Column - November 2015
Rail freight needs more network capacity to meet the demand
At the Rail Engineers Forum conference in June, the Rail Minister Claire Perry said ‘that rail freight is a real success story’ and highlighted that the industry is worth £1.6 billion per year to the economy. In fact, rail carries goods worth over £30 billion each year ranging from high end whiskies and luxury cars to supermarket products, steel cement and coal. The latest Government figures show consumer traffic, which represents almost a third of traffic, grew 5 per cent last year and has grown by 30% in the past ten years and is forecast to grow at 16 per cent annually. And reflecting the recent boom in construction activity, related rail traffic grew 10 per cent last year and is forecast to grow 2.5 per cent per year.
And crucially, the Minister asked what the industry needs from Government to continue to thrive. In answer to this question, a key priority is more network capacity so that rail can meet the growing demands for its services and play its full role in servicing the economy. So, it is vital that continued investment in the Strategic Rail Freight Network (SFN) is prioritised in the current review of Network Rail’s enhancements programme. Upgrades which allow longer heavier trains and increased speeds will also relieve capacity constraints. Key corridor enhancements between conurbations and ports, which are part of the Government agreed programme, are urgently needed so that rail can reduce road congestion, road collisions, road damage and pollution. Rail freight has almost ten times less impacts (ie external costs) than HGVS per tonne carried. That is because, rail is 20 times safer than HGVs according to the ORR and produces 75 per cent less carbon dioxide emissions than the equivalent road journey. An average freight train can remove 76 HGVs from our roads demonstrating rail’s scope to alleviate road congestion. In fact, on specific routes which typically tend to be more congested because of more long-distance HGV traffic, particularly to and from ports, each single per cent increase in traffic causes several percentage increase in congestion. HGVs occupy considerably more road space than cars, also need longer braking distances and slower to manoeuvre. Therefore HGVs cause more congestion than other traffic because the impact of additional traffic in already congestion conditions is far greater as congestion rises exponentially. In fact, Department for Transport figures state that a modest decrease in traffic generally of around 2%, results in congestion falling by 10% demonstrating the benefits of shifting freight to the railways on corridors where there are rail alternatives.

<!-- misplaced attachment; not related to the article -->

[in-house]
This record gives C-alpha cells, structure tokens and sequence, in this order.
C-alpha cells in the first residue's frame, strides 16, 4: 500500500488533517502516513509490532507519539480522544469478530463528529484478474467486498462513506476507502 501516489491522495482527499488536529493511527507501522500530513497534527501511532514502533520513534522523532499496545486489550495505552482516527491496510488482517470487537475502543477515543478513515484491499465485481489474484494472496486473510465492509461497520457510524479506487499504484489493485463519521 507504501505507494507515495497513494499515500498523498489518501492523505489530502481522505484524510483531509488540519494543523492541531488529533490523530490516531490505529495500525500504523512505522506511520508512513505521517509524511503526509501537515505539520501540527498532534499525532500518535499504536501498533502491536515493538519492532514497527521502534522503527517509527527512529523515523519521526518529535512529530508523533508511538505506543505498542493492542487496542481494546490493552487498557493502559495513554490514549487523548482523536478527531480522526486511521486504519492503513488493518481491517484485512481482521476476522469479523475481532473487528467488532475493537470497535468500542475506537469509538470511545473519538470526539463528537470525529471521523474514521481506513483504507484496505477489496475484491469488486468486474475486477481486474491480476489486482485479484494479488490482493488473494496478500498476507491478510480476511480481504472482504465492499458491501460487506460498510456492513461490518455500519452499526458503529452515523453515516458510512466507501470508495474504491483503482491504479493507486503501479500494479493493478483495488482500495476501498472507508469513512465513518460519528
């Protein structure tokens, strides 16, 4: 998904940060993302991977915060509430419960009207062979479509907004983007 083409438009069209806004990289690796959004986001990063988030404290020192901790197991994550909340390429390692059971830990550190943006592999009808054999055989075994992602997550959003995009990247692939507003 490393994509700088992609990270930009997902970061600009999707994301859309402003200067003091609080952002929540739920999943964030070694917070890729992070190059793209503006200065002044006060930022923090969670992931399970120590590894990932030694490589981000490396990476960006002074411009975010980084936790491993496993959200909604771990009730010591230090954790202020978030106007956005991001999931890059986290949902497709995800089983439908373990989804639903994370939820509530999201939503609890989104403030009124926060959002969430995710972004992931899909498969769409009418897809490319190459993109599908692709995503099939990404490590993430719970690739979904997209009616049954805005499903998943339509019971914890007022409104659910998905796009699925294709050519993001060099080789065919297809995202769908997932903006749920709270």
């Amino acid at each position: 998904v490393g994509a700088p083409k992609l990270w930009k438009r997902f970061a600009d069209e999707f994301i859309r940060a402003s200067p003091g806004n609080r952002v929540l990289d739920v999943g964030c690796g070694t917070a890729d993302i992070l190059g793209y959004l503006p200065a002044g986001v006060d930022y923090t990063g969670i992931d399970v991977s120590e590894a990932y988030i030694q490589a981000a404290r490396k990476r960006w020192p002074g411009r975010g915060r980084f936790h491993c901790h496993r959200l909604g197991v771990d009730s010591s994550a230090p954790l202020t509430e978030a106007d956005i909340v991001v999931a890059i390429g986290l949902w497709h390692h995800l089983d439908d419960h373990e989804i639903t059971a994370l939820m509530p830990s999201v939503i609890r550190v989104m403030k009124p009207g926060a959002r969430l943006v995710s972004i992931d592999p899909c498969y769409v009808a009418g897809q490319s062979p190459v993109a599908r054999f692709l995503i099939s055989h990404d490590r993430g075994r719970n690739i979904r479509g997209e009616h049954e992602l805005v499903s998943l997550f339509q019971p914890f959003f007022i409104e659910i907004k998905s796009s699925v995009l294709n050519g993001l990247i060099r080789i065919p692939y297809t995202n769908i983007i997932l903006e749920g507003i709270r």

Targeted Government interventions work. Within a year of the completion of the gauge upgrade out of Southampton port, rail’s market share has increased from 29-36% relieving long distance road congestion on the A34. The opening of the Ipswich Chord enhanced the strategic cross country route from Felixstowe by allowing more freight trains each day to travel on the route between Felixstowe and the West Midlands and the North avoiding Ipswich station which reduces the journey by 20 miles. Thus freeing up capacity for passenger and freight trains on both the cross country and southbound route. Rail already has over a quarter of the traffic out of the port which can only increase once the further planned enhancements are implemented. The latest investments in two new rail mounted gantries at its North Rail terminal by its owners, Hutchisons, have resulted in a 20 per cent increase in rail volumes since 2013: there are now 60 daily trains in and out of the port which services 17 rail destinations. But, until the branch line between Felixstowe and Ipswich, prioritised by the industry as a key SFN project, is upgraded, no more trains can run from Felixstowe.
So it is vital that there is joined up planning and investment in parallel rail and road corridors by the Government so that investment decisions are made which deliver the best and sustainable freight distribution solutions for the economy and society.